But if the digital weren’t enough to constantly keep up with, the “analog” laundry is never finished, the dishes are never done, the house is never complete. There’s always something to be done – more the be created, existing to be perfected, and further out to be planned. In the midst of all this, culture quietly screams: be more productive. To stop is only to prepare to be more productive. Maximize all of your time and energy while at the same time staying on top of Twitter, Facebook, Instagram, email, text messages, etc.

Sabbath means stop.

Thus the heavens and the earth were completed in all their vast array. By the seventh day God had finished the work he had been doing; so on the seventh day he rested from all his work. Then God blessed the seventh day and made it holy, because on it he rested from all the work of creating that he had done. Genesis 2:1-3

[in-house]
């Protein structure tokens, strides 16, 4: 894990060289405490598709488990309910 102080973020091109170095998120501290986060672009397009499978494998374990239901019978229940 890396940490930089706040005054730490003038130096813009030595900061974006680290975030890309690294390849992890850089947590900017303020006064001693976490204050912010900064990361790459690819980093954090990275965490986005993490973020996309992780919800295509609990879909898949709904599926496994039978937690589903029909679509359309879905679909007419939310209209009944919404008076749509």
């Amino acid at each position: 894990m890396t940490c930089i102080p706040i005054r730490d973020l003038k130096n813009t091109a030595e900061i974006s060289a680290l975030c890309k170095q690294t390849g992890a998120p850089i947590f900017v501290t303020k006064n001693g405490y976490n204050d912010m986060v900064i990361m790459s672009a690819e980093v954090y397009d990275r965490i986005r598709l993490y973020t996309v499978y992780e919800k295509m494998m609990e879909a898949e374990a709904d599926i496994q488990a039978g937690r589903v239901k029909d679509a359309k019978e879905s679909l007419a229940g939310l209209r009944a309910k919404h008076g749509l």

The creator was more productive in seven days than is humanly conceivable (regardless of whether one believes in literal or figurative days). Science, math and very the laws of reality were all brought forth from him. Simply the amount of matter created is beyond what we can barely imagine. To begin to get an idea of what we are talking about, spend a moment contemplating the ultra-tiny and the ultra-big at scaleoftheuniverse.com. After all this, God stopped. THIS God could have created a trillion other universes, a trillion other dimensions and a trillion other realities. Maybe he did! Yet he stopped. God is un-limited, yet he stopped.